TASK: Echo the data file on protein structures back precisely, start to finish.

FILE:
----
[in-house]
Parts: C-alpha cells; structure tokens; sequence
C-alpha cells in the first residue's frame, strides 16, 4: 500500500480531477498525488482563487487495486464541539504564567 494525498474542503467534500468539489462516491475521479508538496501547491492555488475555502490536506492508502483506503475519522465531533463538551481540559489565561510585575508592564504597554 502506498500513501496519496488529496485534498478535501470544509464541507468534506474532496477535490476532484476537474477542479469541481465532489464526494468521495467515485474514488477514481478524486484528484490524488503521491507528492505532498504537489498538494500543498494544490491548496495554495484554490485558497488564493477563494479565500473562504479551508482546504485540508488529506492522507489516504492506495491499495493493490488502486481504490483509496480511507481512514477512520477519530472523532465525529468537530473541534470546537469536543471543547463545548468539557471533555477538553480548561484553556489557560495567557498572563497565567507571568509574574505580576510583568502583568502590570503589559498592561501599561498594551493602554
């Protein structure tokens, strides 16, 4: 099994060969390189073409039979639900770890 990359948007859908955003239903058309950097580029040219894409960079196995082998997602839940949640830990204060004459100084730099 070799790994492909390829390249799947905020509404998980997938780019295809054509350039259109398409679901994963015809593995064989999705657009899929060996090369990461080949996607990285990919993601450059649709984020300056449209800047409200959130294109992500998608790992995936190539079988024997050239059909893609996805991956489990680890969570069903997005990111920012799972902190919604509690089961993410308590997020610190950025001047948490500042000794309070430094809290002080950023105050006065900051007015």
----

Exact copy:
[in-house]
Parts: C-alpha cells; structure tokens; sequence
C-alpha cells in the first residue's frame, strides 16, 4: 500500500480531477498525488482563487487495486464541539504564567 494525498474542503467534500468539489462516491475521479508538496501547491492555488475555502490536506492508502483506503475519522465531533463538551481540559489565561510585575508592564504597554 502506498500513501496519496488529496485534498478535501470544509464541507468534506474532496477535490476532484476537474477542479469541481465532489464526494468521495467515485474514488477514481478524486484528484490524488503521491507528492505532498504537489498538494500543498494544490491548496495554495484554490485558497488564493477563494479565500473562504479551508482546504485540508488529506492522507489516504492506495491499495493493490488502486481504490483509496480511507481512514477512520477519530472523532465525529468537530473541534470546537469536543471543547463545548468539557471533555477538553480548561484553556489557560495567557498572563497565567507571568509574574505580576510583568502583568502590570503589559498592561501599561498594551493602554
């Protein structure tokens, strides 16, 4: 099994060969390189073409039979639900770890 990359948007859908955003239903058309950097580029040219894409960079196995082998997602839940949640830990204060004459100084730099 070799790994492909390829390249799947905020509404998980997938780019295809054509350039259109398409679901994963015809593995064989999705657009899929060996090369990461080949996607990285990919993601450059649709984020300056449209800047409200959130294109992500998608790992995936190539079988024997050239059909893609996805991956489990680890969570069903997005990111920012799972902190919604509690089961993410308590997020610190950025001047948490500042000794309070430094809290002080950023105050006065900051007015």